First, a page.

Because lithium batteries are among the lightest and most energetic rechargeable batteries available, a lot of research is being done to facilitate their use in electronic devices. Using supercomputers at the National Energy Research Scientific Computing Center (NERSC) and other facilities, researchers at the Massachusetts Institute of Technology, and Brookhaven National Laboratory, have found a new avenue for such research: the use of disordered materials, which had generally been considered unsuitable for batteries. More>
Posts Tagged ‘National Energy Research Scientific Computing Center (NERSC)’
The Controlled Thermonuclear Research Computer Center — now known as NERSC — was established in 1974 and unveiled its first supercomputer that same year: a Control Data Corporation 6600 “borrowed” from the weapons program at Lawrence Livermore National Laboratory. When introduced in 1964, the CDC 6600 was considered the fastest computer in the world, computing about 1 million calculations per second. Compare that to the iPad-2, which performs about 1.65 billion calculations per second. Go here for more on the history of NERSC, which celebrates its 40th anniversary this year.
Scientists from the UC Berkeley and Berkeley Lab are using simulations performed at NERSC to understand the role certain proteins play in the production of energy via photosynthesis. Their aim is to understand how plants regulate and heal their photosynthetic systems. The work could lead to more robust and efficient solar energy capture using artificial photosynthesis. More>
When a supercomputing center installs a new system, users are invited to make heavy use of the computer as part of the rigorous testing. In this video, find out what top scientists have discovered using Edison, a Cray XC30 supercomputer, and how NERSC’s newest supercomputer will accelerate their future research. More>
The National Energy Research Scientific Computing Center (NERSC) announced the winners of its second annual High Performance Computing (HPC) Achievement Awards during its annual User Group meeting. The awards recognize NERSC users who have either demonstrated an innovative use of HPC resources to solve a scientific problem, or whose work has had an exceptional impact on scientific understanding or society. To encourage younger scientists who are using HPC in their research, NERSC also presented two early career awards. More>
Michael Welcome, a member of NERSC’s Mass Storage Group, collapsed at work last Thursday, and subsequently died. He was 56. The A celebration of his life will be organized at a later date and details will follow. Welcome spent his entire career working for computing organizations at Berkeley and Livermore Labs. During his 30-year career, Welcome made significant contributions in the areas applied mathematics, system administration and improving the efficiency of high performance computing systems. More>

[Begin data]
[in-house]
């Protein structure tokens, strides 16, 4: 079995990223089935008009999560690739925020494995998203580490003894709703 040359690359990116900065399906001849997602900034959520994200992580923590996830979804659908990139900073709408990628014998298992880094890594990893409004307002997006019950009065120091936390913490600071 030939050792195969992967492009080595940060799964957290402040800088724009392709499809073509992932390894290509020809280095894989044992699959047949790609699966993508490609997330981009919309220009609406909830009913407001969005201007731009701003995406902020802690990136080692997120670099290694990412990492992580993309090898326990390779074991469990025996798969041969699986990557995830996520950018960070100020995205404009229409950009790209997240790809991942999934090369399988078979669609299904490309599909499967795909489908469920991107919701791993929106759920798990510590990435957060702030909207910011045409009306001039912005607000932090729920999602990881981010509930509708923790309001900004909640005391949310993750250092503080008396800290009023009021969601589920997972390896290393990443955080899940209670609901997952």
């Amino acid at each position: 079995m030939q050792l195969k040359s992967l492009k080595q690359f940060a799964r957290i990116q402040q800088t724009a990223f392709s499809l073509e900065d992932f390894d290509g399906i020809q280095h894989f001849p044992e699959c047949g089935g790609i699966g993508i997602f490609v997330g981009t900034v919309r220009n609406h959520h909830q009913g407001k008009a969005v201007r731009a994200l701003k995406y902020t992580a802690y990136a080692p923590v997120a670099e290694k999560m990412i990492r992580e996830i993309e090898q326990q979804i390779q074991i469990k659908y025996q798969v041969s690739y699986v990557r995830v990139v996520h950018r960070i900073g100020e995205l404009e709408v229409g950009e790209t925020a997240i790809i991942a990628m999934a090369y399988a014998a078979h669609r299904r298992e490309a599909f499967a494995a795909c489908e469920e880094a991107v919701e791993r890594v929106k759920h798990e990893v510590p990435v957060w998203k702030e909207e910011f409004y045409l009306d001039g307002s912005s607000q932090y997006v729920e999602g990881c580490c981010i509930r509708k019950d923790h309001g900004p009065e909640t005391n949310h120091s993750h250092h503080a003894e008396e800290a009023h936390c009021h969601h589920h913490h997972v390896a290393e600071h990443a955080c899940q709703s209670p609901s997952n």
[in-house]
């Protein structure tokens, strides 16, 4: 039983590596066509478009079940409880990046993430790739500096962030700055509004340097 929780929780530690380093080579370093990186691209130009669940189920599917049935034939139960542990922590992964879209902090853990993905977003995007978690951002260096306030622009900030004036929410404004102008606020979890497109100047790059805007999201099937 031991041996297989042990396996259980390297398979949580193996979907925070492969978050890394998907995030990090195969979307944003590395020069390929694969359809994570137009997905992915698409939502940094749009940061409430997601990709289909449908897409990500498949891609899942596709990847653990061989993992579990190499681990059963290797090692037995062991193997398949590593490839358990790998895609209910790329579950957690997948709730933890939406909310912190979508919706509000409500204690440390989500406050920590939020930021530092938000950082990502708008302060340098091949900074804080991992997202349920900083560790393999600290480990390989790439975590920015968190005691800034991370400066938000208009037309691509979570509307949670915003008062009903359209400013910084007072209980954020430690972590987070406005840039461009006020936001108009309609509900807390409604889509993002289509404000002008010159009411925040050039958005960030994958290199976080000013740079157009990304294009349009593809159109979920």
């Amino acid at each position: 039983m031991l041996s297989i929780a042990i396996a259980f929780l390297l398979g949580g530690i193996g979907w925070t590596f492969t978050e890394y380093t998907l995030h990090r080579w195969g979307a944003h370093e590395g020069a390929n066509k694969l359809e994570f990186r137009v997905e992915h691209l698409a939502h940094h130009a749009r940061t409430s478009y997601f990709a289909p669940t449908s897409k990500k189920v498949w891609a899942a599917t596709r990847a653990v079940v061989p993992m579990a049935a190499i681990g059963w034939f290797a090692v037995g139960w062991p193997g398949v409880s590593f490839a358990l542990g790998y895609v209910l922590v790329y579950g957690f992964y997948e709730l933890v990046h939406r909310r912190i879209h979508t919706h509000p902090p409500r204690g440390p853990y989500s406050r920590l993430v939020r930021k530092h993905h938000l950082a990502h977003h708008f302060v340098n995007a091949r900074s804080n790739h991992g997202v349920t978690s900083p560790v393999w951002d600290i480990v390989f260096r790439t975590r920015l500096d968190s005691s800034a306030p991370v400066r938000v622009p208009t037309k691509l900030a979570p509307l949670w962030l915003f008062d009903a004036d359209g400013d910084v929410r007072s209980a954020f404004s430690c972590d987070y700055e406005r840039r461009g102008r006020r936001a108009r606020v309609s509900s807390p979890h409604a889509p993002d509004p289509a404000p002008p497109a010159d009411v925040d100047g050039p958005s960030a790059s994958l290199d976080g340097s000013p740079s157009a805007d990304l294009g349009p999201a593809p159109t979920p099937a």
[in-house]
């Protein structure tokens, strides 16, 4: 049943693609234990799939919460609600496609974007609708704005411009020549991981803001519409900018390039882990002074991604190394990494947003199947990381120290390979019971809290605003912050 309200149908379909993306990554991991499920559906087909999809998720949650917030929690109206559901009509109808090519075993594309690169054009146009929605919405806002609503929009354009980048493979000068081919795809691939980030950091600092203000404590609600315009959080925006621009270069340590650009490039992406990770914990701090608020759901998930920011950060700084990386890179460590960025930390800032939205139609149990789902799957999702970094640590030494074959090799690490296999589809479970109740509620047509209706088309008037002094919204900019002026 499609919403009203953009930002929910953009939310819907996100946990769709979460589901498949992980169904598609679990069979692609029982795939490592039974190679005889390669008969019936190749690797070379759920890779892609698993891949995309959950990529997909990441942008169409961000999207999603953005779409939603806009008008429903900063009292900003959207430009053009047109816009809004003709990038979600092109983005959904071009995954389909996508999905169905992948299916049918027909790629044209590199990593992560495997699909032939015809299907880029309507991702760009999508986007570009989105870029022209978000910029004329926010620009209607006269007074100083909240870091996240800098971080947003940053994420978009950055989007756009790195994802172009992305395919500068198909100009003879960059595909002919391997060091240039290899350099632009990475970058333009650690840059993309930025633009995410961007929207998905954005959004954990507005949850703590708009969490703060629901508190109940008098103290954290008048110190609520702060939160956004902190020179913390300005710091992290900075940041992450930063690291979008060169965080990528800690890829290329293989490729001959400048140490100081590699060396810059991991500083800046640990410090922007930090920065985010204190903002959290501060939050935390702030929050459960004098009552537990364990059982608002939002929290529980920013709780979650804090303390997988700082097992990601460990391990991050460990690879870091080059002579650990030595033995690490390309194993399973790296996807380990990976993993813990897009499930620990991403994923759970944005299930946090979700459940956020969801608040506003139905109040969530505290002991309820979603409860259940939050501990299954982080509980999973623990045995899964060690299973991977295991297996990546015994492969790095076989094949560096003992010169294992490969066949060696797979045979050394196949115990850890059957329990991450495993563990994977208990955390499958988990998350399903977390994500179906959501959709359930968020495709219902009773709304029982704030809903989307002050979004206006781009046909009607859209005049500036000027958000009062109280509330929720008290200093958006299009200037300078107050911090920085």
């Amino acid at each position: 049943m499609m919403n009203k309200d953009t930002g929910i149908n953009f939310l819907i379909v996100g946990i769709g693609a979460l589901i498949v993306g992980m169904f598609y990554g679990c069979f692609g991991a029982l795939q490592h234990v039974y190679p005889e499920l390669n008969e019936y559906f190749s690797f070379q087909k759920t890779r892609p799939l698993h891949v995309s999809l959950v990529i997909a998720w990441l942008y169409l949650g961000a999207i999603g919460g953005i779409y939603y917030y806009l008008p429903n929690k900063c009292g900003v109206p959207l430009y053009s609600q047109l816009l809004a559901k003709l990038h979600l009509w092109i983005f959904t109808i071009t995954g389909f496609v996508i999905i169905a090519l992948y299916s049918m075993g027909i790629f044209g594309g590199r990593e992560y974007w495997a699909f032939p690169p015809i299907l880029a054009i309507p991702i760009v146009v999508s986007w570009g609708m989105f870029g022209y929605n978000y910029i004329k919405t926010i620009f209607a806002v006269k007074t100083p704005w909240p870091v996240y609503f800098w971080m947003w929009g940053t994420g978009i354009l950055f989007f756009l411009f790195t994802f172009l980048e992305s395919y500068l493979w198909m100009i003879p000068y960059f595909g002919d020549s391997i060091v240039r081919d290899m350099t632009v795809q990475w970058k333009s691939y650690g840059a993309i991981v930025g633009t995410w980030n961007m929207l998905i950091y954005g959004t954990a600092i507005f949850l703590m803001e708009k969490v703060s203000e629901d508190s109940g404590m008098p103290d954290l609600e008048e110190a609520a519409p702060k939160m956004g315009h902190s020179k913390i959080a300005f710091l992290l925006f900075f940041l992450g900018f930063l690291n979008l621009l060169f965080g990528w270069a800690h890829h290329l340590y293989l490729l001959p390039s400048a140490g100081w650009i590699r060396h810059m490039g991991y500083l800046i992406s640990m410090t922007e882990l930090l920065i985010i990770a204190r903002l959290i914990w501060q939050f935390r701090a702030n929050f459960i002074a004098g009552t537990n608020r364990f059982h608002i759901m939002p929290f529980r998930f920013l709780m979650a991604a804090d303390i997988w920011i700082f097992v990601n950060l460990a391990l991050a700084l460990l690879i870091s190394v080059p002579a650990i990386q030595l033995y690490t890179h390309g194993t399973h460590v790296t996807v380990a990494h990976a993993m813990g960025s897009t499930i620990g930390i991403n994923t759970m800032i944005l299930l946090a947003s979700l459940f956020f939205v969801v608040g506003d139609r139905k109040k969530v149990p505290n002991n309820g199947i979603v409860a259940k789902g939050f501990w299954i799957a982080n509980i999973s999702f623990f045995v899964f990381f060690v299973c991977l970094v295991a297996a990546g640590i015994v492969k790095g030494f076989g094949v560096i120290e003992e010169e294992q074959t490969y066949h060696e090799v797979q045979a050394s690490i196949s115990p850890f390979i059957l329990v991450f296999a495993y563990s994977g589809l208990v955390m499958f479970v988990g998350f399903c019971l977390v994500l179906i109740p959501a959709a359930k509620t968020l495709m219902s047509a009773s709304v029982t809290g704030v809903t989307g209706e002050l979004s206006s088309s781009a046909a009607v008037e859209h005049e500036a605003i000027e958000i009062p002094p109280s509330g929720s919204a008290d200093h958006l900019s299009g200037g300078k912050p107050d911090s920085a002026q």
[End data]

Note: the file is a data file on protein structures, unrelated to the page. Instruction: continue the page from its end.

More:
The National Energy Research Scientific Computing (NERSC) Center recently accepted “Edison,” a new flagship supercomputer designed for scientific productivity. Named in honor of American inventor Thomas Alva Edison, the Cray XC30 will be dedicated in a ceremony on Feb. 5, and scientists are already reporting results. Edison can execute nearly 2.4 quadrillion floating-point operations per second (petaflop/s) at peak theoretical speeds. More>
This month, the National Energy Research Scientific Computing Center (NERSC) created a new position — Strategic Partnerships Lead, to identify new science communities that can benefit from NERSC resources. David Skinner, former head of NERSC’s Outreach Software and Programming Group, has been selected to fill the role. In his new post, Skinner will also act as a liaison between NERSC and projects that span many Berkeley Lab divisions. He will also head a new industrial partnerships initiative and look for opportunities to collaborate with the Department of Energy’s Energy Sciences Network (ESnet) and Berkeley Lab’s Computational Research Division. More>
In this HPCwire Soundbite Interview, Nicole Hemsoth speaks with Julian Borrill. Borrill, co-lead of the Lab’s Computational Cosmology Center, is one of the investigators for the Planck telescope project, a joint ESA-NASA mission to get detailed information on cosmic microwave background. More>
Lab employees are invited to attend “A Celebration of Science and Technology,” Feb. 4 and 5, during the 2014 NERSC User Group annual meeting. The event kicks off NERSC’s 40th anniversary celebration and includes a dedication of NERSC’s newest supercomputer. Horst Simon and Kathy Yelick, NERSC Director Sudip Dosanjh, and other prominent scientists will offer their perspectives on the past, present and future of NERSC and its contributions to the supercomputing community. All talks take place in the Building 50 Auditorium. A reception will be held in the Lab Cafeteria on Feb. 5 at 5 p.m. Go here for more information and to register.